I finally met up with my artist friend, Randall Tipton. I haven’t seen him since 2016- so much has changed since. He and a group of his friends paint plein air style every week.
He drove me to this spot on the Lake Oswego – Tualatin border on the Tualatin River. I struggled a bit because I didn’t really feel like there was anything compositionally for me to grab onto.
I did like the undulating colors in the water:
So I just decided to let go and have fun. I was mainly trying to capture the cool rippling effect in the water and then I decided to make the mud of the painting a dark red! I don’ t think it was my best effort but it was fun!
I have a new orange kitty named Matisse. As a result I’m extremely sleep deprived. He loves to attack my feet at night and go bonkers right when I’m trying to sleep. He also wakes me up at 5:30 AM sharp, meowing, “it’s time to feed me!” Any advice for the weary?
I haven’t made any new paintings this week because this cat is driving me nuts. I did get some extremely adorable pictures of him, photobombing my floral still lives.
Here’s the last painting I did, a mixed media study of bougainvillea that I saw back when I was visiting the Bay Area. I wish I could grow bougainvillea in Portland.
I’ve been awful about updating my blog this year. In fact I hadn’t thought about it at all when Portland artist Randall David Tipton emailed me to tell me he had read my blog post about his artwork that I wrote over a year ago. He returned the favor and highlighted a watercolor on his blog. Thank you Randall!
After a very long, wet winter (one of the wettest winters on record in Oregon), it is flower season here in Portland. This is the time of year when it is really hard for me to concentrate on doing any paintings because I just want to be out in the sun and take lots and lots of pictures.
Anyway, I wanted to update my blog to show some spring flower oil paintings I have completed recently. I wanted these to be light, bright, and colorful. In the first painting of a quince bouquet, I wanted it to feel like a watercolor- painting with thin, transparent layers. This was successful for the most part but not sure if there’s too much ‘white’ left? What do you think? I’m going to do another one with the same technique, but start with a solid color background first to avoid that problem. I’ve prepped a canvas with a very light bright lavender. We’ll see how that goes.
Glowing quince, 2017, oil on linen, 16×20
This next one is also a painting done from the same quince bouquet in a teal vase but from a different perspective. I also used a slightly different technique, painting much thicker. I think my obsession with Matisse shows a bit more here. Which one do you like more this one or the first one?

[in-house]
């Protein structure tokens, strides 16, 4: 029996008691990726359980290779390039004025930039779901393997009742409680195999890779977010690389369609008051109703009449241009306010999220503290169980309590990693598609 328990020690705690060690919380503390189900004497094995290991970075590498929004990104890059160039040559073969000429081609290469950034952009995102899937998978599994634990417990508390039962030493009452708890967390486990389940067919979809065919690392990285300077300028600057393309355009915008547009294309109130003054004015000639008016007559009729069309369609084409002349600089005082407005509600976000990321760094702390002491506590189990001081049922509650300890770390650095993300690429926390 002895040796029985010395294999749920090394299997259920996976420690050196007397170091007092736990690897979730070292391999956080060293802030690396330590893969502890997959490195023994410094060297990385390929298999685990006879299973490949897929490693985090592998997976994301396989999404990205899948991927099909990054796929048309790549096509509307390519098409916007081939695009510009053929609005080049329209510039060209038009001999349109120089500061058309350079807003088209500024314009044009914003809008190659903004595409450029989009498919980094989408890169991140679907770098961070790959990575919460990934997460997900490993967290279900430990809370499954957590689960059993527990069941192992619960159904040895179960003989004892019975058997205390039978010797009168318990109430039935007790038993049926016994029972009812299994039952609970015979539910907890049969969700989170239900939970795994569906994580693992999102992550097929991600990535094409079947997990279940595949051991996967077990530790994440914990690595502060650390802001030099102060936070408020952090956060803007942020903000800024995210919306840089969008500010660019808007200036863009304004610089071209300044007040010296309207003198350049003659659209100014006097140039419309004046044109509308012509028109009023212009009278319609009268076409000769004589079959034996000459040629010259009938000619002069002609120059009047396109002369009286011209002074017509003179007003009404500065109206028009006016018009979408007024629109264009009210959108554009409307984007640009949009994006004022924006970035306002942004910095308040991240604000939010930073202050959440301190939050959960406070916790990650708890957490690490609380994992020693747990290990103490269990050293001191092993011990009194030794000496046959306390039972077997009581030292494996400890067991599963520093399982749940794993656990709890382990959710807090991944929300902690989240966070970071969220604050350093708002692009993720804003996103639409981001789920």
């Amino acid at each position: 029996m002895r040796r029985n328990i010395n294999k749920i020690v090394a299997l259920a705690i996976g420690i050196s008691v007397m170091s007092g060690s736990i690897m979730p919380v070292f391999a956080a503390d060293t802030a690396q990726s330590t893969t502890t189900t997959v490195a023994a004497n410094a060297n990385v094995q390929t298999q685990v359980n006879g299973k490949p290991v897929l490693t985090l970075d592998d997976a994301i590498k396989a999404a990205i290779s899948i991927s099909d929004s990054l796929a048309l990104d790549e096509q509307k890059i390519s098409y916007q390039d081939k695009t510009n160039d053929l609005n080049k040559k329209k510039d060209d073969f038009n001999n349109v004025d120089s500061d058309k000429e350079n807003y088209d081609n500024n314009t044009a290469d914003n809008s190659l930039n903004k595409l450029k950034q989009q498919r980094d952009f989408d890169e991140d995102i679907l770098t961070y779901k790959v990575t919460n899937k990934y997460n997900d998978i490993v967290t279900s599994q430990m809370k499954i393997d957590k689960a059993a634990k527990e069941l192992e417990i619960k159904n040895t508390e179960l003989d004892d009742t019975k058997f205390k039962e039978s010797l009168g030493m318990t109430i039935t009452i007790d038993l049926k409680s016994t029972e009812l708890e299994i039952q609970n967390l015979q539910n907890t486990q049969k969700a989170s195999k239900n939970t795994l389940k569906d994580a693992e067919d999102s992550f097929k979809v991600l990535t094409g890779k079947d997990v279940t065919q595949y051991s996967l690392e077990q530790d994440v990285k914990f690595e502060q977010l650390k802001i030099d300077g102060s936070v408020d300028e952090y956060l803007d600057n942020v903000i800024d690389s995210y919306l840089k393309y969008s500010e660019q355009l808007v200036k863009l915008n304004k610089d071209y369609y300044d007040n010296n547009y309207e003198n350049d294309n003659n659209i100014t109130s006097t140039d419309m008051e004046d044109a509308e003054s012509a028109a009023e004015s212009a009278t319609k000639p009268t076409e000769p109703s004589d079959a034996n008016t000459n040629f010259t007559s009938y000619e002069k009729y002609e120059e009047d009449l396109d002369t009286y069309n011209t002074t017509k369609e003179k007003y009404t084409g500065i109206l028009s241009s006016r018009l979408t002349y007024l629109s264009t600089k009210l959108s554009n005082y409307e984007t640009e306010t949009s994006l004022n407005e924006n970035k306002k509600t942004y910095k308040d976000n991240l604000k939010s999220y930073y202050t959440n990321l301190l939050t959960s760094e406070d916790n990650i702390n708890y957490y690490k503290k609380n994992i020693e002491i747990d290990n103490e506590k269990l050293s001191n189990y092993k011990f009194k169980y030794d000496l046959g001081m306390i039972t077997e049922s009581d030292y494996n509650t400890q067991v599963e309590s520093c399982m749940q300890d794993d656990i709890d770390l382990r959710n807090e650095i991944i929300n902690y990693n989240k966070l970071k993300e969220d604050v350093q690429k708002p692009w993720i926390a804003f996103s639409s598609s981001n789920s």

Quince bouquet, 2017, oil on canvas, 16×20
Here’s another closeup of a spring bouquet, I think composed of all the early spring blossoms: quince, forsythia, and cherry blossom leaves. I had a lot of fun playing with color- glazing the background in teal and emerald green, creating the dark purple leaves.
What was a pleasant surprise was the quality of the artwork. Look at these graphic, acrylic paintings. They have a quality to them that reminds me of screenprinting or woodblock. Such fun colors!
The line quality also reminds me of cut paper. Have you heard of Swoon? She is a wonderful street artist that creates such intricate work. I could never do this, me with an exacto knife sounds like a recipe for disaster!
I actually found Randall, a Portland area artist, through his blog, Painter’s Process. I seriously consider him one of the top contemporary landscape painters, I mean why isn’t this dude in MoMA?
He graciously has shared some of his tips and wisdom with me. My favorite piece of advice? Don’t be afraid to ruin it (artwork). It reminds me of what Elizabeth Gilbert says in her book, Big Magic, to take art seriously but not seriously. He also inspired me to start writing this blog!
I absolutely adore the colors in this one: the cold, dark maroons and greys. He so wonderfully captures the quality of light in winter. It’s muted without being muddy, and somehow glowing. Incredible!
It’s all a matter of pushing the paint, scrapping, pouring, tilting, blotting, and wiping as I try to build my idea. The studies are where I can try something out in a manageable space, but I take them seriously as paintings. My goals are the same for any size. I want a rich, painterly image which represents my view, my regard, my understanding of paint and nature. For myself. I`m trying to paint the paintings I want to see.
Interview with Randall David Tipton The second to last sentence is so good- maybe the best artist statement I’ve read in a long while. Don’t get me started about artist statements…
It’s crazy that he paints largely from memory. Look how keenly he observes the subtleties of nature. He so convincingly captures the reflection of clouds and the movement of grassy wetlands.